problems assimilating the purchased operations;

 

   

unanticipated costs and legal or financial liabilities associated with an acquisition;

 

   

diversion of management’s attention from our core businesses;

 

   

adverse effects on existing business relationships with customers;

 

   

entering markets in which we have limited or no experience;

 

   

potential loss of key employees of purchased organizations;

 

21


Table of Contents
   

the incurrence of excessive leverage in financing an acquisition;

 

   

failure to maintain and renew contracts;

 

   

unanticipated operating, accounting or management difficulties in connection with an acquisition; and

 

   

dilution to our earnings per share.

We cannot assure you that we will be successful in overcoming problems encountered in connection with any acquisition, and our inability to do so could disrupt our operations and adversely affect our business.

Our future debt obligations could impair our liquidity and financial condition.

We may incur debt in the future in connection with our acquisition strategy and for other corporate opportunities. If we do so, these debt obligations could pose risk by:

 

   

making it more difficult for us to satisfy our obligations;

 

   

requiring us to dedicate a substantial portion of our cash flow to payments on our debt obligations, thereby reducing the availability of our cash flow to fund working capital, capital expenditures and other corporate requirements;

 

   

impeding us from obtaining additional financing in the future for working capital, capital expenditures, acquisitions and general corporate purposes; and

 

   

making us more vulnerable if a downturn in our business occurs and limiting our flexibility to plan for, or react to, changes in our business.

If we were to fail to make any required payment under the agreements governing our indebtedness or fail to comply with the financial and operating covenants contained in these agreements, we would be in default. A default could have a significant adverse effect on the market value and marketability of our common stock. Our lenders would have the ability to require that we immediately pay all outstanding indebtedness. If the lenders were to require immediate payment, we might not have sufficient assets to satisfy our obligations under our credit facility, our subordinated notes or our other indebtedness. In such event, we could be forced to seek protection under bankruptcy laws, which could have a material adverse effect on our existing contracts and our ability to procure new contracts as well as our ability to recruit and/or retain employees.

Our success depends on our ability to compete effectively in the marketplace.

We compete for clients and for contracts with a variety of organizations that offer similar services. Most of our competition consists of local social service organizations that compete with us for local contracts, such as United Way supported agencies and faith-based agencies such as Catholic Social Services, Jewish Family and Children’s Services and the Salvation Army. Other competitors include local, not-for-profit organizations and community based organizations. Historically, these types of organizations have been favored in our industry as incumbent providers of services to government entities. We also compete with larger companies, such as Res-Care, Inc., which provides support services, training and educational programs predominantly to Medicaid eligible beneficiaries. National Mentor, Inc. is the country’s largest provider of foster care services and competes with us in existing markets for foster care services. In addition, many institutional providers offer some type of community based care including such organizations as Cornell Companies, Inc., Psychiatric Solutions, Inc. and The Devereaux Foundation. Some of these companies have greater financial, technical, political, marketing, name recognition and other resources and a larger number of clients and/or payers than we do. In addition, some of these companies offer more services than we do. We have experienced, and expect to continue to experience, competition from new entrants into our markets. Increased competition may result in pricing pressures, loss of or failure to gain market share or loss of clients or payers, any of which could harm our business.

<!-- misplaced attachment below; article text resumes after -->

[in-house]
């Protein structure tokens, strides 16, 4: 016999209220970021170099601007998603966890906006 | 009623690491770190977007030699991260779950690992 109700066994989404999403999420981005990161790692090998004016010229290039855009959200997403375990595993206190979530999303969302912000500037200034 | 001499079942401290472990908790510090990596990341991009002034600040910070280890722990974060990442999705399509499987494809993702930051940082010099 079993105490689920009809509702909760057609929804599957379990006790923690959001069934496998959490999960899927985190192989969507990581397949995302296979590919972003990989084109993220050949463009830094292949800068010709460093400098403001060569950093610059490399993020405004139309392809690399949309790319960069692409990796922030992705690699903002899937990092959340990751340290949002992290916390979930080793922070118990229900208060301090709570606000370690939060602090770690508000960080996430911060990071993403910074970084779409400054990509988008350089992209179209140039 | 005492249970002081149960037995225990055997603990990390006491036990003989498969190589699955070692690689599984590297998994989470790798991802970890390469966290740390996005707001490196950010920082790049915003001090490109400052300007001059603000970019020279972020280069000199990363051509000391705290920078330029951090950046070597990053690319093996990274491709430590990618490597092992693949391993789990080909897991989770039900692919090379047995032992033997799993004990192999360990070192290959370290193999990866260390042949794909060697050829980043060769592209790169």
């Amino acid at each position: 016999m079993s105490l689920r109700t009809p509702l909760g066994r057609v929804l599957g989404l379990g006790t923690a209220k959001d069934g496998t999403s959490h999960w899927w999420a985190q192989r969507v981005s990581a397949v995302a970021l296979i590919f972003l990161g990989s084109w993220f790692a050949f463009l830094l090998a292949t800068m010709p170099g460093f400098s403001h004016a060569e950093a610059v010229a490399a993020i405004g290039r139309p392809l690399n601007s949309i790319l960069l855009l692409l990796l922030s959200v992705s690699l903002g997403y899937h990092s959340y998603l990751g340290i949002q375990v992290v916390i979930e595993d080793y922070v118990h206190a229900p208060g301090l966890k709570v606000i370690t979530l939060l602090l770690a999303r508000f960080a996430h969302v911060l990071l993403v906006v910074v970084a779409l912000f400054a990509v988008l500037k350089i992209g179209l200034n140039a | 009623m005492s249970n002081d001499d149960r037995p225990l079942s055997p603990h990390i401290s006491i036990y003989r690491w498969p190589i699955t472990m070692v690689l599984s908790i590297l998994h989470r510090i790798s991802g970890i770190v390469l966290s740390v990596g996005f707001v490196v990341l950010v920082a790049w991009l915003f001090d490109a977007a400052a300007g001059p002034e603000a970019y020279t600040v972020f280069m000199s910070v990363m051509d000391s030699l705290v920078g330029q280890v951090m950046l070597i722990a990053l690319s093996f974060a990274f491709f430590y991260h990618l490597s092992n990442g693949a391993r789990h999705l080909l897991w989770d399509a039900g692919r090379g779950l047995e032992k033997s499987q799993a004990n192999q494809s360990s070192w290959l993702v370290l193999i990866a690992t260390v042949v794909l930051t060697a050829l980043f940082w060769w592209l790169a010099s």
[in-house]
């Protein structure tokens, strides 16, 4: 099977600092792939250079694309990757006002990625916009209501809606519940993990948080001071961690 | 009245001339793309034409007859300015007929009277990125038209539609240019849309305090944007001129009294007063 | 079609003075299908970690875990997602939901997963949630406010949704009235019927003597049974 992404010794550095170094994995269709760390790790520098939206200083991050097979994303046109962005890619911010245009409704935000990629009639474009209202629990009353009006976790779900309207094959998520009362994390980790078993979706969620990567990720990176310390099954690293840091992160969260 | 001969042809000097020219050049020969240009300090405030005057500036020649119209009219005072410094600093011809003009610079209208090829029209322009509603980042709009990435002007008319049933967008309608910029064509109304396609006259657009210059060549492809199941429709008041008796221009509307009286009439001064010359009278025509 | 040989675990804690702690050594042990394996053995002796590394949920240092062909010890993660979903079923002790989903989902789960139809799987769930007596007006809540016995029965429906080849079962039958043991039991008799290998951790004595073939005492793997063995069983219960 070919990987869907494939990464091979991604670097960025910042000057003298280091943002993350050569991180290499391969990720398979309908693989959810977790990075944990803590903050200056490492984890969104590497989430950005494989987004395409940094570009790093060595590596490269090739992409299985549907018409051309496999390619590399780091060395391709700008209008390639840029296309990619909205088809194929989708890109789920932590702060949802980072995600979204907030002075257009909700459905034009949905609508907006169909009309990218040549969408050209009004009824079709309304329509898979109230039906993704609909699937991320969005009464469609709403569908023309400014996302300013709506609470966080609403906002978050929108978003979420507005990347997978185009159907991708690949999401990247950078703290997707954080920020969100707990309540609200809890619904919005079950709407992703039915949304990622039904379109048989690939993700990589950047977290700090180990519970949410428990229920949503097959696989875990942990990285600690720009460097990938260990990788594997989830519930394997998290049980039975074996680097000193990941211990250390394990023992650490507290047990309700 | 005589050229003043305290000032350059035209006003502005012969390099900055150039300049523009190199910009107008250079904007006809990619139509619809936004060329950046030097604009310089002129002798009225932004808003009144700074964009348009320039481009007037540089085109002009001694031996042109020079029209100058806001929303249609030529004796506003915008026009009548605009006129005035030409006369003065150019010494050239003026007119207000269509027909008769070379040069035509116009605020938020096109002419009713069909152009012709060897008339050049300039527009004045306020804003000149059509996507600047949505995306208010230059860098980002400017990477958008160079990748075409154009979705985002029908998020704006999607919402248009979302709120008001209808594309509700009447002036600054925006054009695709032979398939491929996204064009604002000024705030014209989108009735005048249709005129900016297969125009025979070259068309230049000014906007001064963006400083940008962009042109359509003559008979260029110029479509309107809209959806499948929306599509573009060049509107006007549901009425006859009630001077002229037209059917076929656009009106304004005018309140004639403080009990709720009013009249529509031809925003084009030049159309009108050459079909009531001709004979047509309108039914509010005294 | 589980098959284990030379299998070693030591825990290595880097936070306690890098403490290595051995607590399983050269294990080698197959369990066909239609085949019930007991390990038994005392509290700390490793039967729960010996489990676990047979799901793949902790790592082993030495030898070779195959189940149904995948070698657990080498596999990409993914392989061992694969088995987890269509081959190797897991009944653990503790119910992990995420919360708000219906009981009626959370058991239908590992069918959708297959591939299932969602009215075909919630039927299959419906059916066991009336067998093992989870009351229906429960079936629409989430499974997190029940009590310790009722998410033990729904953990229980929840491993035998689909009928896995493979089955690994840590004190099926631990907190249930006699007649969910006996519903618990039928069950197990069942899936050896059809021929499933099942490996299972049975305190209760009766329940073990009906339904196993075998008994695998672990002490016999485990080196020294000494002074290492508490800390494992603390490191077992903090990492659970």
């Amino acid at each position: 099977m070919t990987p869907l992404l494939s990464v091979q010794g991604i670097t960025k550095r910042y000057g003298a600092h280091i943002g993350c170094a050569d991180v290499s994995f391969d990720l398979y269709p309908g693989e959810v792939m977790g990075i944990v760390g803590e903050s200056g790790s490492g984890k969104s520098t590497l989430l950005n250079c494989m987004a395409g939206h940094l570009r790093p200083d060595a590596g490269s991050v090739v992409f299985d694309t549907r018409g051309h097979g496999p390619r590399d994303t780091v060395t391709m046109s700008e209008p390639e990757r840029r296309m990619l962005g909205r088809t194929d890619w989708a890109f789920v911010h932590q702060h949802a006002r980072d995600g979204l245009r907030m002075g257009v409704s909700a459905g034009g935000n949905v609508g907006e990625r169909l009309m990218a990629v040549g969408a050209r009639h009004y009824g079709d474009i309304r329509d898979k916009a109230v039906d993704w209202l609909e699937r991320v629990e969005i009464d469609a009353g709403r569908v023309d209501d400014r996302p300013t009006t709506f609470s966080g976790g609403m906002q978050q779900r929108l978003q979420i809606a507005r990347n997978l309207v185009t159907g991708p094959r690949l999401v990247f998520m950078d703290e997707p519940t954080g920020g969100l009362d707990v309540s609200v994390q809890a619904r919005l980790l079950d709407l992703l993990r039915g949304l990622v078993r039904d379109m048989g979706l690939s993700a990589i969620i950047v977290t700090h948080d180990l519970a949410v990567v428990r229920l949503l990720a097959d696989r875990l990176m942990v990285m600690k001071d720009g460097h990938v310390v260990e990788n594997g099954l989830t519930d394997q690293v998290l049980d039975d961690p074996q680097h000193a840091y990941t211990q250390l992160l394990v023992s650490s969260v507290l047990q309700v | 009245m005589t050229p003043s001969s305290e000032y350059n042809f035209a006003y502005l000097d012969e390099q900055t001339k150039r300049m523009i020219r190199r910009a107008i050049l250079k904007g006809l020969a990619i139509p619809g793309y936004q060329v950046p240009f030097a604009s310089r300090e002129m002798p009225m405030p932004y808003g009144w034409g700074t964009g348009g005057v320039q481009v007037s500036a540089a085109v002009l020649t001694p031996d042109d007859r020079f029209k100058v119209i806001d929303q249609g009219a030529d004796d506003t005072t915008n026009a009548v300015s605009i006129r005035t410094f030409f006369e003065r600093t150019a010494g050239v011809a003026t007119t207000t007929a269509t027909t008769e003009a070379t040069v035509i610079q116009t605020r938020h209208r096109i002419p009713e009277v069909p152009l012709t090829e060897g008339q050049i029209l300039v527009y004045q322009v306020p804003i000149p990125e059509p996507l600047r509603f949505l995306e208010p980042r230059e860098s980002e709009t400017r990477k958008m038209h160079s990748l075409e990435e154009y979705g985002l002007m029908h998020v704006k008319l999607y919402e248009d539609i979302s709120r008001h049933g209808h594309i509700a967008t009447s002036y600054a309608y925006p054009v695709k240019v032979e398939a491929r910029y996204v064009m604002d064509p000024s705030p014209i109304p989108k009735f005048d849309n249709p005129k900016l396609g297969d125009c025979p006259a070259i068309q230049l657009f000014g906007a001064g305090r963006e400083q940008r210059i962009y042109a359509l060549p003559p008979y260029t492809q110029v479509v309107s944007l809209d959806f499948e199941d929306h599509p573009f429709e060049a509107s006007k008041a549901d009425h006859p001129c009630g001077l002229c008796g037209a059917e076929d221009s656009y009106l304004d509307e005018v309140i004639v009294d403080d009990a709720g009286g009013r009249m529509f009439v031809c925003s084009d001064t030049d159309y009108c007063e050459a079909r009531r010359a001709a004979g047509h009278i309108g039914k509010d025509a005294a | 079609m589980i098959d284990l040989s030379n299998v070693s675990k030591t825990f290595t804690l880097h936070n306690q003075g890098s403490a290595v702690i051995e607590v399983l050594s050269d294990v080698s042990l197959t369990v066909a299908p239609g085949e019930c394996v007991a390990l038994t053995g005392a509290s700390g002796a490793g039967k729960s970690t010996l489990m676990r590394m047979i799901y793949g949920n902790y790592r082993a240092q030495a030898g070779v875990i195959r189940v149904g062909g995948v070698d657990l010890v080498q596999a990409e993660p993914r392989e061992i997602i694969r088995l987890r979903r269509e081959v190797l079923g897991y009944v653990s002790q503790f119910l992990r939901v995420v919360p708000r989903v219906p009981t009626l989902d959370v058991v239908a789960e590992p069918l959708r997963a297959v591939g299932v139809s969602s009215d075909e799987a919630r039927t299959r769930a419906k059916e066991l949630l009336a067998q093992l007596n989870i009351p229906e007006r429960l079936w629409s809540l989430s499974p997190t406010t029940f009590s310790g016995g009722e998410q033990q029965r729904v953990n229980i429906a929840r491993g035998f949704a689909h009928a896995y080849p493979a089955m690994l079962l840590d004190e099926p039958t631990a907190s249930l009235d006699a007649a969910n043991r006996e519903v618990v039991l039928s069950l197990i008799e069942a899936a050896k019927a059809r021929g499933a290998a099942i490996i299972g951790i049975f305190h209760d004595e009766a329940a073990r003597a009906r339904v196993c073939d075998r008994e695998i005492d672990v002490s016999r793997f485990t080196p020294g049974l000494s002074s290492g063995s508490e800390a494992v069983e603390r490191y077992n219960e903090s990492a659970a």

22


Table of Contents

Our business is subject to state licensing regulations and other regulatory provisions, including regulatory provisions governing surveys, audits, anti-kickbacks, self-referrals, false claims and The Health Insurance Portability and Accountability Act of 1996, and changes to or violations of these regulations could negatively impact our revenues.